A short but important footnote to the NYT’s story about Assad using scud missiles against the rebels. Remember, this is supposed to be the new pro-western face of the Syrian opposition that’ll make deeper U.S. involvement more politically palatable.
But the leader of the coalition took issue with a decision by the Obama administration to classify Al Nusra Front — one of several armed groups fighting Mr. Assad — as a foreign terrorist organization and urged the United States to review that decision.
The coalition leader, Sheik Ahmad Moaz al-Khatib, said, “The logic under which we consider one of the parts that fights against the Assad regime is a terrorist organization is a logic one must reconsider.”
He also said: “We love our country. We can differ with parties that adopt political ideas and visions different from ours. But we ensure that the goal of all rebels is the fall of the regime.”
Why is an alleged “moderate” sticking up for Jabhat al-Nusra, allegedly an offshoot of Al Qaeda in Iraq? Because: The only thing Syrians care about right now is bringing down Assad, and if the Nusra Front is willing to pitch in on that then, as far as they’re concerned, three cheers for them. Read Aaron Zelin’s piece at Foreign Policy for a more thorough exposition of that, or just click here and check out the photo that was circulating on Syrian Facebook after the State Department declared Al Nusra officially a terrorist group. Writes Zelin:
Syrians are also planning to take to the streets to express their solidarity with Jabhat al-Nusra this week. A coalition of coordinating committees and rebel battalions has called for demonstrations this Friday under the slogan “No to the Interference of America — We Are All Jabhat al-Nusra.” The statement originally had 29 signatories, but now contains more than 100.
Even more worrisome from the perspective of the United States, there are tentative signs that Jabhat al-Nusra has also been providing local services. While the designation signals that the U.S. government is committed to isolating the group, its heroics on the battlefield and its work to provide for the basic needs of the Syrian people could signal that it is becoming embedded within the social fabric of the population.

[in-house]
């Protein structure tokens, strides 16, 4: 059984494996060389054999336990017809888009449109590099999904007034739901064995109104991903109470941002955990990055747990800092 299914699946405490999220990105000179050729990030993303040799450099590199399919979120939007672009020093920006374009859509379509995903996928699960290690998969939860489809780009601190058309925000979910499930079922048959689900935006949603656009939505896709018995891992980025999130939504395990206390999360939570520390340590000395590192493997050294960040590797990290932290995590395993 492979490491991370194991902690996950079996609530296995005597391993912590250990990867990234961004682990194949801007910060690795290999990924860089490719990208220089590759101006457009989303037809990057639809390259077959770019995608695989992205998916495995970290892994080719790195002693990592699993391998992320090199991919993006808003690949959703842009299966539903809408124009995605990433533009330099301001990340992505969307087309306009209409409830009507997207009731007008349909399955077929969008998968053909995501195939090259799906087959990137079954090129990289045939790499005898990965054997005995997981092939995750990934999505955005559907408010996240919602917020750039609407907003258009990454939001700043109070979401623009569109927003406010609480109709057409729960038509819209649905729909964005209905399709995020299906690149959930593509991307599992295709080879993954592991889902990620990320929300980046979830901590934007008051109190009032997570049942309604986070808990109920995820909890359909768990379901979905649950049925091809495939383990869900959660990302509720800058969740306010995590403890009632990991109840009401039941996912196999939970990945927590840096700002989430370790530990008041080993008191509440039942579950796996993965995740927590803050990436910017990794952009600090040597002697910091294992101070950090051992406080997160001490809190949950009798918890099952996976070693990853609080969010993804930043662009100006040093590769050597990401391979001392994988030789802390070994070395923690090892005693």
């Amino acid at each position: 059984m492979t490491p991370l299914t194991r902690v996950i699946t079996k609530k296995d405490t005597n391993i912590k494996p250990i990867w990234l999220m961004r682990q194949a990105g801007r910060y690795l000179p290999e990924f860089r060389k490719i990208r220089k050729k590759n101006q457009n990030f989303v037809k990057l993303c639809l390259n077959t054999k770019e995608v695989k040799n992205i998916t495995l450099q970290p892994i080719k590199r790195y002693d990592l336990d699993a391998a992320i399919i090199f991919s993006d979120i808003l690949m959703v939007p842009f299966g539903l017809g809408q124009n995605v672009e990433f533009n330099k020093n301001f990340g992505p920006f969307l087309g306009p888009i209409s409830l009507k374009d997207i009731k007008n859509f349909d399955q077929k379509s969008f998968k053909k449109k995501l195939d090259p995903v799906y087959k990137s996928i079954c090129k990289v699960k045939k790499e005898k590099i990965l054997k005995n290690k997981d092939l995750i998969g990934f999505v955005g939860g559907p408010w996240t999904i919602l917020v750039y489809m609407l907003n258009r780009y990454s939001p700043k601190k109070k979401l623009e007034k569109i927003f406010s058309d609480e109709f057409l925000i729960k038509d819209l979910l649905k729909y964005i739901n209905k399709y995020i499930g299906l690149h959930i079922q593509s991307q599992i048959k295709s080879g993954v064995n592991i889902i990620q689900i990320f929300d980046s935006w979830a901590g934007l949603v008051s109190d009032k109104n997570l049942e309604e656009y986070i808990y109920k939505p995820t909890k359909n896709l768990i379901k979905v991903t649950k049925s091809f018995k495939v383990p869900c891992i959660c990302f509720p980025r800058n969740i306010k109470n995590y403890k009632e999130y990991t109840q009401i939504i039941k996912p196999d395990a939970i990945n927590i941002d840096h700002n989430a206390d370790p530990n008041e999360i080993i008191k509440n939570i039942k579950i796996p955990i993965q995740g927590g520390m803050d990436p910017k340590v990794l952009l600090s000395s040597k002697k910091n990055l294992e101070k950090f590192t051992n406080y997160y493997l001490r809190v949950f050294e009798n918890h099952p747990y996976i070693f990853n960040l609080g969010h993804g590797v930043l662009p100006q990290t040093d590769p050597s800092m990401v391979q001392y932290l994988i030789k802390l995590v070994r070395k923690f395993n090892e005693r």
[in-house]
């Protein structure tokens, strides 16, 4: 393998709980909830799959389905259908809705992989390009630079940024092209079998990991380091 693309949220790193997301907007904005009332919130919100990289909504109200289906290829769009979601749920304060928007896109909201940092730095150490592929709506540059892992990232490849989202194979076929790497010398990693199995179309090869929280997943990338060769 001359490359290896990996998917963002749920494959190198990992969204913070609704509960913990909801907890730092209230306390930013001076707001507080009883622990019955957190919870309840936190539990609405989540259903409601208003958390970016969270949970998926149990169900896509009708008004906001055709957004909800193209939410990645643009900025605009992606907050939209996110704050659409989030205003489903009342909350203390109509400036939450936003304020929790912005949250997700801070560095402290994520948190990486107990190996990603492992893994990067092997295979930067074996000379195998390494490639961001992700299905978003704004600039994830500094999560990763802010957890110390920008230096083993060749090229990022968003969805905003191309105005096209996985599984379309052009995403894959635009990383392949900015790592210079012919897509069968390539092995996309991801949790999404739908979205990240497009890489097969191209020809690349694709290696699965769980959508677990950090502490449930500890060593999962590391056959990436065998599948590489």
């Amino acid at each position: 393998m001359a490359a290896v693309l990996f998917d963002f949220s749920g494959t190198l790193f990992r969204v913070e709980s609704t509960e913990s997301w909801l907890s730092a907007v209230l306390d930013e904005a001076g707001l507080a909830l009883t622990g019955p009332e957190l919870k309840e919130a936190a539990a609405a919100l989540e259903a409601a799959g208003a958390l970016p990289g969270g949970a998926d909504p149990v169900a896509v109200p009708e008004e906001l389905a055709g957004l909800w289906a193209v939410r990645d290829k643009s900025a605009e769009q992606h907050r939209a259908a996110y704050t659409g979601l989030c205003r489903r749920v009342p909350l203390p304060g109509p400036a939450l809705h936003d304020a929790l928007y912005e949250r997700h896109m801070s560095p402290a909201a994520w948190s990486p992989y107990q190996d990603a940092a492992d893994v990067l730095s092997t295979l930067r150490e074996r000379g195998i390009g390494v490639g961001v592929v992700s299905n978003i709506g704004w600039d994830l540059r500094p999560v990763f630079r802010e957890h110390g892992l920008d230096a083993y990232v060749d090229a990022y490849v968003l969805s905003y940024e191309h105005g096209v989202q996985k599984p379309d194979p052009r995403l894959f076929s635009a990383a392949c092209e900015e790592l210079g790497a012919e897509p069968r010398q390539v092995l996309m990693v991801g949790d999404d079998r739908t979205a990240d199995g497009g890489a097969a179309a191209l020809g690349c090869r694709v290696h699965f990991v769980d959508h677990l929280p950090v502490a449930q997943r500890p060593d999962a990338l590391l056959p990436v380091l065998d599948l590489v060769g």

Some of the Al Nusra fans are undoubtedly good old-fashioned jihadi sympathizers but even the more secular types are in no mood to be picky when it comes to fighters willing to risk their lives to finish off Assad. And so Obama’s attempt to earn some goodwill with the population by endorsing the Syrian Opposition Council last night is instantly off to a bad start. It’s a perfect example of why intervention there is doomed to be messy and thankless: Politically, Obama had no choice but to denounce Al Nusra and al-Khatib had no choice but to defend them. And meanwhile, the group is hard at work expanding its own influence over the rebellion even as the White House strains to limit it. New from Long War Journal:
Jihadist groups in Syria are “beginning to coalesce under a single command, and are following the lead of the Al Nusrah Front,” a US intelligence official familiar with the situation in Syria told The Long War Journal.
“Al Nusrah isn’t the only jihadist group operating in Syria, but as part of al Qaeda’s franchise it has access to its resources and expertise,” the intelligence official continued. “Al Nusrah has the cachet to organize the local jihadists and integrate them.”
“The influence of the jihadist groups in Syria, and their prowess on the battlefield, is being vastly underestimated,” the official said. “Al Qaeda, through the Nusrah Front, is working to unite these disparate jihadist groups, just as it did in Iraq.”
That’s from a post about the founding of the new Mujahedeen Shura Council incorporating 10 jihadi groups that are currently doing much of the heavy lifting on the battlefield. Which do you suppose will have more influence in Syria after Assad, the MSC or Obama’s weapons-less Syrian Opposition Council? To see what the medium-term, or even near-term, future holds, click here — but only if you have a strong stomach.
Al Nusrah even benefits from Assad’s dumb scud offensive. The weapons aren’t very accurate and therefore are unlikely to set the rebels back much, but as an ostentatious form of escalation (they’re capable of carrying chemical warheads) they’re bound to infuriate the Syrian population even more. And the angrier Syrians get, the less discriminating they’ll be about who’s doing the fighting on their behalf and what sort of government might follow the butcher of Damascus. The White House knows all of that, which is why it’s now scrambling to boost the profile of the Syrian Opposition Council and, eventually, to intervene somehow in the rebels’ defense. Exit question: Too little, too late?